Informations and abstract
Keywords: Civilian power, Esdp, Nato, Game theory, Alliance theory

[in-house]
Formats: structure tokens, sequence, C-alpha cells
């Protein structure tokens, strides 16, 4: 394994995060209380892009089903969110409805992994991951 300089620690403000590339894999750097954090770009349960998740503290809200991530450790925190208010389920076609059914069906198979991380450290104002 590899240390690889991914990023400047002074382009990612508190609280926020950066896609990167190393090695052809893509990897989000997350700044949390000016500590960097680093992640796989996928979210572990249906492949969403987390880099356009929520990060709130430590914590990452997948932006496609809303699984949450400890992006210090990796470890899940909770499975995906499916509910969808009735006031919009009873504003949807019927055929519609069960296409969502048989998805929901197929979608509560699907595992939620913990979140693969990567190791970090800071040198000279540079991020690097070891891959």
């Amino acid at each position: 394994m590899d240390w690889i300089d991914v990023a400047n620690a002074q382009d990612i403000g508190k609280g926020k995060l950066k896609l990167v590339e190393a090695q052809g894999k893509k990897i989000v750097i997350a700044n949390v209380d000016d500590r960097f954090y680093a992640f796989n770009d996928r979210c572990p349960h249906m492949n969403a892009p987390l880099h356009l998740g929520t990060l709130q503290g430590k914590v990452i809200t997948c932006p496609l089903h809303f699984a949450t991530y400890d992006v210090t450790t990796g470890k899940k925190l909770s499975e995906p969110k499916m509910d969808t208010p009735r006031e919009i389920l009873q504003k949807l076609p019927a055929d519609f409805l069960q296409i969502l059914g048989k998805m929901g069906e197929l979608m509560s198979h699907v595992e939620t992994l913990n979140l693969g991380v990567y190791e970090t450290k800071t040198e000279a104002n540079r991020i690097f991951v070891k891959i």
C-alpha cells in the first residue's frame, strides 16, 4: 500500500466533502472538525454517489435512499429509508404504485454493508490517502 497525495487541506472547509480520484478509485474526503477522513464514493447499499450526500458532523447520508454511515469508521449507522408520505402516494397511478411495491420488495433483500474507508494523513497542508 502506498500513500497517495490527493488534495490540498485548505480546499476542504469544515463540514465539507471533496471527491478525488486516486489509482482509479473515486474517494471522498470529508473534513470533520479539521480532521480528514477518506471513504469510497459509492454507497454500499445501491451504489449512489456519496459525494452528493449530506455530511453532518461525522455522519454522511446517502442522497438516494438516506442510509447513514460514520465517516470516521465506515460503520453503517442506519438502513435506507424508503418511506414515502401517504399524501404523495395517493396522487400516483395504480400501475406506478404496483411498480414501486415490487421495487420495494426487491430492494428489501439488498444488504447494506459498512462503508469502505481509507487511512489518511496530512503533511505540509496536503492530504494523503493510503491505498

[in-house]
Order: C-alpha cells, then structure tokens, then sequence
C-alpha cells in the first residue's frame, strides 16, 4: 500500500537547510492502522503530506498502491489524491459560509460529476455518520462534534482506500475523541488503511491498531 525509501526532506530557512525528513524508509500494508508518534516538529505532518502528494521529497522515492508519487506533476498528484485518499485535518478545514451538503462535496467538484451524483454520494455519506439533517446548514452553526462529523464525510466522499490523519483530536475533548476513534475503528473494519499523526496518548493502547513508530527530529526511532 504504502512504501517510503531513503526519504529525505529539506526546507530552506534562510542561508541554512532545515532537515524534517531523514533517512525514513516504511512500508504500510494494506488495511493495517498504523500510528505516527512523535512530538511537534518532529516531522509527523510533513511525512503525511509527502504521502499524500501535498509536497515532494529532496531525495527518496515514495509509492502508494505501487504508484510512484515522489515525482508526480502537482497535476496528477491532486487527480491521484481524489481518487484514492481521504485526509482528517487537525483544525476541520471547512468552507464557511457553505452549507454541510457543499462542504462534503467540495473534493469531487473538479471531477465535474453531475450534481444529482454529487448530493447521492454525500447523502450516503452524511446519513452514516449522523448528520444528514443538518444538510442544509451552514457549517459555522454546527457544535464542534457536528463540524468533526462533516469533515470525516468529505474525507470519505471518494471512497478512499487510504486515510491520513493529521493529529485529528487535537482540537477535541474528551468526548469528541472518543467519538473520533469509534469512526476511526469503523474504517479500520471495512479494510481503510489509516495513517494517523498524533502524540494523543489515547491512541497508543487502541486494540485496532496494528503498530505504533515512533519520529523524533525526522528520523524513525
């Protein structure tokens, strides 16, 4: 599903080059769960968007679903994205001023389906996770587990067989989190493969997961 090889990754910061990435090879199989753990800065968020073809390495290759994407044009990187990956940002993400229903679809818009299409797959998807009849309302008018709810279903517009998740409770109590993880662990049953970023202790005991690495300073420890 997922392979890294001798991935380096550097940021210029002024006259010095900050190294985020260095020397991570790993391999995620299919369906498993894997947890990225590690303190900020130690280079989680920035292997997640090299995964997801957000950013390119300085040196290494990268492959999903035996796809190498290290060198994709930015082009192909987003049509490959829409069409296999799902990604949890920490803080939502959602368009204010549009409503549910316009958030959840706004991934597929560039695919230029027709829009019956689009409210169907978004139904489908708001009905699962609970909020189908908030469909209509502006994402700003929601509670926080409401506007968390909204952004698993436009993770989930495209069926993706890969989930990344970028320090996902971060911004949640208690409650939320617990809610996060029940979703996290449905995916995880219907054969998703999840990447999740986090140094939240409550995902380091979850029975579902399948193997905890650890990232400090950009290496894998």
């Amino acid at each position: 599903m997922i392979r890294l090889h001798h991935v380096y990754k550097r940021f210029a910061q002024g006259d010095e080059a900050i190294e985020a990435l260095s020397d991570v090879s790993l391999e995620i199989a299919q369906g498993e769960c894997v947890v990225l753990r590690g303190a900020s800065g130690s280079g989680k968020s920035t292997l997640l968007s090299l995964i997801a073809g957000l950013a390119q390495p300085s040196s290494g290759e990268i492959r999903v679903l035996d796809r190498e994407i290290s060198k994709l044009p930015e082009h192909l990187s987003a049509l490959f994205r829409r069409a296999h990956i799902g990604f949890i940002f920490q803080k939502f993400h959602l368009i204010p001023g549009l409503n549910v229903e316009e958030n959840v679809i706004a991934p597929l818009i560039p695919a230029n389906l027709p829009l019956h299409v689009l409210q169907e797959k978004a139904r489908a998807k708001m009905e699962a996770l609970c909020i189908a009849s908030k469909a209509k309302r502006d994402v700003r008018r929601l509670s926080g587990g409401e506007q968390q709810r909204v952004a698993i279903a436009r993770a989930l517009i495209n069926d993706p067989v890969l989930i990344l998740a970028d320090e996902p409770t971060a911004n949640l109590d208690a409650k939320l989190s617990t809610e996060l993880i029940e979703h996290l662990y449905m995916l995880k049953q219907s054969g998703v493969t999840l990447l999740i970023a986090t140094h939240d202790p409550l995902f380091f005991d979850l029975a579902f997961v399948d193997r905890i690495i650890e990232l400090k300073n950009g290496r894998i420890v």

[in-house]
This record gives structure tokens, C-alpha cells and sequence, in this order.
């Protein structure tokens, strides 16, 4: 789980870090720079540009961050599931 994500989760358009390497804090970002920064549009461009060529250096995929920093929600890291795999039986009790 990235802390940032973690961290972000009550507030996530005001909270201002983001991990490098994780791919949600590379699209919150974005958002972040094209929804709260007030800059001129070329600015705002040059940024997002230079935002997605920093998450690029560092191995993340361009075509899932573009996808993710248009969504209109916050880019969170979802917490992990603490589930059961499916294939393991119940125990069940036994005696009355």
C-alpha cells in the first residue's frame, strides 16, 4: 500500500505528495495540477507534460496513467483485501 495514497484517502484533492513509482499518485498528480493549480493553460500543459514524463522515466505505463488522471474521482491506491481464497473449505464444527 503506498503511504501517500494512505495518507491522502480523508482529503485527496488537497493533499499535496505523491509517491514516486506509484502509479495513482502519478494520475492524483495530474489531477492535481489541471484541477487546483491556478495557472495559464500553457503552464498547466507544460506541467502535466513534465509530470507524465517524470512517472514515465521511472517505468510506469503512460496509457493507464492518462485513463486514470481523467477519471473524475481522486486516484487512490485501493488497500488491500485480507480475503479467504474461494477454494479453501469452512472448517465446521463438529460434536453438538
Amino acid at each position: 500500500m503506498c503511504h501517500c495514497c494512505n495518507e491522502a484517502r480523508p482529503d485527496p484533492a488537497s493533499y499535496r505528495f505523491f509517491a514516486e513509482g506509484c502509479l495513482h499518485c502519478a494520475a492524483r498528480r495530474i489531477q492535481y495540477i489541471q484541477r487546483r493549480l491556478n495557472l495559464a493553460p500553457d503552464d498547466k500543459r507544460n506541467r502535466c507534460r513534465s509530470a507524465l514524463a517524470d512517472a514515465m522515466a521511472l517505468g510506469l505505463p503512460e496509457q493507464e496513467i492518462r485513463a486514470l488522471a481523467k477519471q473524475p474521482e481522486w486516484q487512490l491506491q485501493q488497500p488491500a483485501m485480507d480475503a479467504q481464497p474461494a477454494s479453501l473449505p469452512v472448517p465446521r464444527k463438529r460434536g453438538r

What should be done to improve the European position in the international arena? Since long time both politicians and politologists wondered how to boost European performance in international affairs. The often-prescribed remedy is to build up military capabilities, in a classic realpolitik scheme of diplomatic counterpoise vis-à-vis other Powers, such as the United States. In this paper we make the very opposite point. First, we argue that investing in military capabilities is neither possible nor desirable, due to both domestic and external constraints. Then we go on to describe how the investment in civilian capabilities might rep¬resent a much more fruitful approach to European foreign policy. We lay down a game-theoretical model in order to show the role of civilian power in political bargain with America. Our central thesis is that civilian power can exert a great impact upon transatlantic relations, and be the basis of a growing division of labour among Europe and America. In the second half of the paper we suggest concrete policy prescriptions to improve European civilian capabilities. In particular, we stress the importance of four factors: 1) increasing appropriation of funds for the Esdp missions; 2) a more efficient inter-pillar coordination, obtainable through the Athena mechanism; 3) supranational integration of national forces, e.g. through the European Security and Defense College or the Eurogendforce; 4) a clear division of labour between Esdp and Nato missions, in order to avoid unproductive duplications and conflicts of attribution among states.